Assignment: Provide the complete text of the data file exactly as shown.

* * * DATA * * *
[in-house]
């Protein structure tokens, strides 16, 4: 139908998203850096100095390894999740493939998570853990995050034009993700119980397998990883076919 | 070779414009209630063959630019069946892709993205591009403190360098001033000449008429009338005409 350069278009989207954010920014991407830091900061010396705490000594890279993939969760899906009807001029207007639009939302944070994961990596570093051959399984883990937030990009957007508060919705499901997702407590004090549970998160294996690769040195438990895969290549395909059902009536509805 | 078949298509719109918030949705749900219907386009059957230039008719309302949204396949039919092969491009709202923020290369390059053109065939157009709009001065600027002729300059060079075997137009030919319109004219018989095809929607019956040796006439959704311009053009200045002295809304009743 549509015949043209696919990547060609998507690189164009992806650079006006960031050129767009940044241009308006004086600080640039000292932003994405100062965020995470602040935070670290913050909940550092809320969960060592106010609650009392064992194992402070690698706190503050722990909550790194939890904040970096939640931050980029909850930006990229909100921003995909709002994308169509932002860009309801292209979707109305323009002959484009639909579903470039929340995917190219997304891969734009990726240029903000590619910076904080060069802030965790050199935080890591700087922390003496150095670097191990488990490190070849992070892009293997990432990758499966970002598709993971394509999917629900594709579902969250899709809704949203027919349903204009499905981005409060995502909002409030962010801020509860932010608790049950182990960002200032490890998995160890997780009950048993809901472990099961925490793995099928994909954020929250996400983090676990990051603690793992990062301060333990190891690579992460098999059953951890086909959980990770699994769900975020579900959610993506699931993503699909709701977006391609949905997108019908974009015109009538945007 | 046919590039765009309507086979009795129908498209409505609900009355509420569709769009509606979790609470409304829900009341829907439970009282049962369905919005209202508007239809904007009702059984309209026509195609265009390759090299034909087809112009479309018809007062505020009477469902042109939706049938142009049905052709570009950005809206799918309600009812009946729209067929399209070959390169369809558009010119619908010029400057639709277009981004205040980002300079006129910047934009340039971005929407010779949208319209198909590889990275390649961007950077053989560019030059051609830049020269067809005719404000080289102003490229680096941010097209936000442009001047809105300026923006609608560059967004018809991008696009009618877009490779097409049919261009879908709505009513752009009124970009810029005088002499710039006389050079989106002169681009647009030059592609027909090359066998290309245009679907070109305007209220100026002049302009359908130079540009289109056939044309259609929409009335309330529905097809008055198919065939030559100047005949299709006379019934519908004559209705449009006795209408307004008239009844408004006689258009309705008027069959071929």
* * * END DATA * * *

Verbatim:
[in-house]
């Protein structure tokens, strides 16, 4: 139908998203850096100095390894999740493939998570853990995050034009993700119980397998990883076919 | 070779414009209630063959630019069946892709993205591009403190360098001033000449008429009338005409 350069278009989207954010920014991407830091900061010396705490000594890279993939969760899906009807001029207007639009939302944070994961990596570093051959399984883990937030990009957007508060919705499901997702407590004090549970998160294996690769040195438990895969290549395909059902009536509805 | 078949298509719109918030949705749900219907386009059957230039008719309302949204396949039919092969491009709202923020290369390059053109065939157009709009001065600027002729300059060079075997137009030919319109004219018989095809929607019956040796006439959704311009053009200045002295809304009743 549509015949043209696919990547060609998507690189164009992806650079006006960031050129767009940044241009308006004086600080640039000292932003994405100062965020995470602040935070670290913050909940550092809320969960060592106010609650009392064992194992402070690698706190503050722990909550790194939890904040970096939640931050980029909850930006990229909100921003995909709002994308169509932002860009309801292209979707109305323009002959484009639909579903470039929340995917190219997304891969734009990726240029903000590619910076904080060069802030965790050199935080890591700087922390003496150095670097191990488990490190070849992070892009293997990432990758499966970002598709993971394509999917629900594709579902969250899709809704949203027919349903204009499905981005409060995502909002409030962010801020509860932010608790049950182990960002200032490890998995160890997780009950048993809901472990099961925490793995099928994909954020929250996400983090676990990051603690793992990062301060333990190891690579992460098999059953951890086909959980990770699994769900975020579900959610993506699931993503699909709701977006391609949905997108019908974009015109009538945007 | 046919590039765009309507086979009795129908498209409505609900009355509420569709769009509606979790609470409304829900009341829907439970009282049962369905919005209202508007239809904007009702059984309209026509195609265009390759090299034909087809112009479309018809007062505020009477469902042109939706049938142009049905052709570009950005809206799918309600009812009946729209067929399209070959390169369809558009010119619908010029400057639709277009981004205040980002300079006129910047934009340039971005929407010779949208319209198909590889990275390649961007950077053989560019030059051609830049020269067809005719404000080289102003490229680096941010097209936000442009001047809105300026923006609608560059967004018809991008696009009618877009490779097409049919261009879908709505009513752009009124970009810029005088002499710039006389050079989106002169681009647009030059592609027909090359066998290309245009679907070109305007209220100026002049302009359908130079540009289109056939044309259609929409009335309330529905097809008055198919065939030559100047005949299709006379019934519908004559209705449009006795209408307004008239009844408004006689258009309705008027069959071929």